In the middle of the order or leading off, Greenwell hit.

Mike Greenwell, for all relevant purposes, was the Boston Red Sox for most of my childhood. He was a rookie on the 1986 pennant winners, he was nearly MVP in 1988, he was an All-Star twice, and he accepted the torch of patrolling Fenway Park’s left field, passed from Ted Williams to Carl Yastrzemski to Jim Rice to him.

He was a sleek hitter, inside and out. He had a cool look with his beard, shaved head and sunglasses. He was a text-book, line-drive hitter, with a sweet swing that guaranteed him about 15 home runs a year, a mess of doubles and a .300 batting average, back when being a .300 hitter was still one of the pinnacles of a baseball player. He was an aggressive left-fielder, alternating between making no errors for months and, occasionally, leading the league in errors.  He was popular — I remember spotting a number of no. 39 jerseys on my first trip to Fenway Park — and respected, serving as the Sox’ union representative for a good chunk of his career.

His speed was decent (he averaged 10 stolen bases a year), but his ability to walk was less-so. He only walked four times in one game once in his career. He didn’t strike out much, either — on average, only 46 times a season, which seems remarkably low. Greenwell, I always figured, considered himself a hitter, and rarely saw a first pitch he didn’t love. I remember watching a game in 1995 or ’96 where Greenwell walked on four pitches his first two times up, and the announcers (Sean McDonough and Jerry Remy, I believe) were besides themselves with shock. “Who is this guy, and what has he done with Mike Greenwell?”

All these traits, coupled with the fact that the Red Sox were a middle-of-the-pack team for the majority of his career, made Greenwell the perfect no. 3 hitter. His high average and low strikeouts meant that he could make contact pretty reliably, drive in runners and set the table for the cleanup hitter, whether that was Jim Rice, Nick Esasky or Mo Vaughn. He moved a bit in the lineup towards the end, but in my mind, I always envision Greenwell hitting third.

♦ ♦ ♦

The 1996 Red Sox got off to a horrible start. They opened in Texas, were swept, and quickly lost the first two games in Kansas City for an 0-5 introduction to the season.

There were several things going wrong: after winning the division, several key parts were swapped out. Luis Alicea was out at second base, and Wil Cordero was in. Erik Hanson left the rotation, and Tom Gordon entered. Heathcliff Slocomb took over at closer for Rick Aguilera. Mike Stanley took over for Mike Macfarlane behind the plate. Kevin Mitchell was brought in to play right field. And except for Gordon and Stanley, none of these moves were working out.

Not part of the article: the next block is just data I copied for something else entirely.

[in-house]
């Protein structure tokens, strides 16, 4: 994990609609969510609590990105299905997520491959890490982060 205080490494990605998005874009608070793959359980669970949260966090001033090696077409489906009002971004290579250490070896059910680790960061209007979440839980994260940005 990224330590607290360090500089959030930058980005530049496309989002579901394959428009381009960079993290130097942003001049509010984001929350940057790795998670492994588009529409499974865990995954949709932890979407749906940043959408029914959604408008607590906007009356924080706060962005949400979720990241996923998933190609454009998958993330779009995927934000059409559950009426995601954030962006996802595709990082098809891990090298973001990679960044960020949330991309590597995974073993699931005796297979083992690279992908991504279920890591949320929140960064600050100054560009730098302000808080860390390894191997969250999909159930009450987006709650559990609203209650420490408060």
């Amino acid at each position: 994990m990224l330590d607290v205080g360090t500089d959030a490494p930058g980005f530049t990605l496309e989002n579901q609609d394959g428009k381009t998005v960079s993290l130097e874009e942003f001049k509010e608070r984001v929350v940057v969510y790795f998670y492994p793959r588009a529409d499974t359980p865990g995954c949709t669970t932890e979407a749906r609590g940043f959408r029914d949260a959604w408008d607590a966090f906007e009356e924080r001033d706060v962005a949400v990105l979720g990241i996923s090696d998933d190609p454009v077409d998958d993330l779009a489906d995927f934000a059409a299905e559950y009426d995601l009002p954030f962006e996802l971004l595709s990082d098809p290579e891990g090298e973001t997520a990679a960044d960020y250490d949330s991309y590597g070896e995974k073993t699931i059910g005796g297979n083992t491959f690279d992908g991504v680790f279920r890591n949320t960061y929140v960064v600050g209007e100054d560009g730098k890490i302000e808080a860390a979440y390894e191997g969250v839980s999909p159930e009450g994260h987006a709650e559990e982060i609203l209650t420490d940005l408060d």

On top of that, Dwayne Hosey, who’d spent nearly a decade in the minors, was not getting the job done in center field and in the leadoff spot. Cordero was given a chance to hit first, too, but that didn’t fly. So, in the sixth game of the season, improbably, there was Mike Greenwell batting leadoff.

It made almost no sense. But, they won, 3-1, behind a strong start by Jamie Moyer. Greenwell went 3-for-5, and when something breaks a losing streak, there’s a tendency to stick with it.

The home opener was two days later, against the Minnesota Twins, and there was Greenwell, predictably and hilariously, hitting at the top of the order again. He went 3-for-5 again, hitting two doubles, bringing home three runs and scoring twice.

As a long-time Greenwell fan, this delighted me to no end. I made out my own artistic version of the box score and taped it to my door for the next few months. Mike Greenwell, on Fenway’s Opening Day, hitting leadoff, smacking doubles and serving as the catalyst for the Red Sox’ first two wins of the season. It was all too much.

Greenwell hit in the leadoff spot two more times that season before settling back into the middle of the order, typically hitting fifth behind Vaughn and Jose Canseco. The Red Sox lost 15 of their first 18 that year, before climbing back to .500, into the race, and then falling apart in late September. After the season, Canseco was traded, Roger Clemens left for Toronto, manager Kevin Kennedy was fired, and Greenwell hung up his spikes.

I didn’t know any of that on Opening Day. All I could see was one of my favorite players thriving in a fish-out-of-water moment and my favorite team winning, even if it was only a blip on the screen.

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